Author Topic: The suppositions we have of our ancestors.  (Read 1399 times)

Offline Finley 1

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The suppositions we have of our ancestors.
« on: Saturday 22 September 18 13:26 BST (UK) »
I have a David Crombie Baker in Fife   my relation - always had a good feeling that at least he was a worker in a trade ..

Decided to 'work' him today ---


OH MY

he turns out to be a Wife BEATER --- I hate him --- absolutely ---

It is difficult to assess I know and there is more than one David Crombie in Fife of the correctish time.....

but only one that professed to be a baker -- and I am hoping (but probably wrong!! ) that he is not the one that was a Brass Founder, (cos he was worse :( )

oh dear..

My David was born in Fife 1879
he married my great aunt in 1899 Margaret Sutherland.


SHE dies very young age 35 ?!?!  now I am full of suspicion...


i just went to look at the papers for maybe his second marriage or death or something   and this lot comes up..

As I say - I am having to seperate him from a person of the same name..  but Pittencrief Street - Goldrum St.  and Charlotte Street.. are all correct addresses..

So yes   he wasnt the character I had supposed.. SADLY   
doesnt do to presume. 

xin

Offline Wendy2305

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Re: The suppositions we have of our ancestors.
« Reply #1 on: Saturday 22 September 18 14:08 BST (UK) »
We do hope our ancestors are good people and it does hurt when we find out otherwise
I have one my 4x gt grandfather the info I have found points to him being found guilty of fraudulently trying to pass a 12 pound note and being transported to Australia in 1844 leaving my 4x gt grandmother with 8 children including a newborn
By the next census the family are split and are never found in a census together again

Offline Mart 'n' Al

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Re: The suppositions we have of our ancestors.
« Reply #2 on: Saturday 22 September 18 14:12 BST (UK) »
Xinia, I know how you feel. My G G grandfather was a wife beater.  His teenage son had to give evidence in court against him.  He later died in police custody, the night after it took 4 PCs to arrest him for drunkenness.  I don't think I got many of his genes.

Martin

Offline Mart 'n' Al

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Re: The suppositions we have of our ancestors.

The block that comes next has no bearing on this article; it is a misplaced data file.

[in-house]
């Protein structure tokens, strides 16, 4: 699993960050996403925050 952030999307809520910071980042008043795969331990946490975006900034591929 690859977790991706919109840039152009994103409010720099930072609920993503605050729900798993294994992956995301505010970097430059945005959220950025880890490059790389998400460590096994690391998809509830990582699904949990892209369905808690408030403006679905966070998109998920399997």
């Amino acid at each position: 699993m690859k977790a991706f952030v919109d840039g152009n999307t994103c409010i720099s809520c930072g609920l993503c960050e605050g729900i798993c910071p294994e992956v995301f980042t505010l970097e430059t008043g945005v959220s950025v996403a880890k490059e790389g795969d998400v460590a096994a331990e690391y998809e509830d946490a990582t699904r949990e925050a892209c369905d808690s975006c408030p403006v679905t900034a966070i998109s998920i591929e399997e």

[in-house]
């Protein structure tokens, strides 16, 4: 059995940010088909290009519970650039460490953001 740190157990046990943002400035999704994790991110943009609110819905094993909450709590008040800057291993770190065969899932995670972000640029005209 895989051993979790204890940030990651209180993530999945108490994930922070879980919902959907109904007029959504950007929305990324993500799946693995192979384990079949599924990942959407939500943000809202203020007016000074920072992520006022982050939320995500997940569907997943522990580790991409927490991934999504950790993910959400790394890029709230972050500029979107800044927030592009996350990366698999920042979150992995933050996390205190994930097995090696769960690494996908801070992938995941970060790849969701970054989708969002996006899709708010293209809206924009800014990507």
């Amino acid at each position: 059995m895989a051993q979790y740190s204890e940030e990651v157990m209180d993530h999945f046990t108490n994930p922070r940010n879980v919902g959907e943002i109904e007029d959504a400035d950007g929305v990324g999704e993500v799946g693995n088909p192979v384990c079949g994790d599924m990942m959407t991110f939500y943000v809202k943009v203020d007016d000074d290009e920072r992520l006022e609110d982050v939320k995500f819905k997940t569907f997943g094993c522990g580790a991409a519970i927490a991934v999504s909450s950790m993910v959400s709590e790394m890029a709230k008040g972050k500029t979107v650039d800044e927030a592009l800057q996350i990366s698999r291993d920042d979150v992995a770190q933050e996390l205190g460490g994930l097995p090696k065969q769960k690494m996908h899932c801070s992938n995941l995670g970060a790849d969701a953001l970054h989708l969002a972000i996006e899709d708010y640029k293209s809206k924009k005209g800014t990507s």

« Reply #3 on: Saturday 22 September 18 14:13 BST (UK) »
Wendy, he should have changed the 12 note for two 6 notes.

Martin


Offline Wendy2305

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Re: The suppositions we have of our ancestors.
« Reply #4 on: Saturday 22 September 18 14:21 BST (UK) »
Wendy, he should have changed the 12 note for two 6 notes.

Martin
Ha ha maybe would have gotten away with it then

Offline Regorian

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Re: The suppositions we have of our ancestors.
« Reply #5 on: Saturday 22 September 18 14:43 BST (UK) »
Everyone ought to know. 19th Century local newspapers always had a court page.

Why do you think the Army and the Navy flogged the men up until about 1870, the French had no need to.

Why do you think Transportation commenced about 1710 to the West Indies and North America. After the loss of the American colonies in 1783, our social degenerates were sent to Australia.

Why do you think Government doesn't seem to have any interest in building new council estates.

There were a couple in my family. James 1858 to 1904, was always up before a beak for being drunk and disorderly. Even Thomas Henry 1871 to 1940 was fined for refusing to leave a pub on landlords say so. He was a volunteer in the Royal Monmouthshire Royal Engineers Militia in the 1890's. and a Metropolitan policeman 1900 to 1926.   
Griffiths Llandogo, Mitcheltroy, Mon. and Whitchurch Here (Also Edwards),  18th C., Griffiths FoD 19th Century.

Offline IgorStrav

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Re: The suppositions we have of our ancestors.
« Reply #6 on: Saturday 22 September 18 16:06 BST (UK) »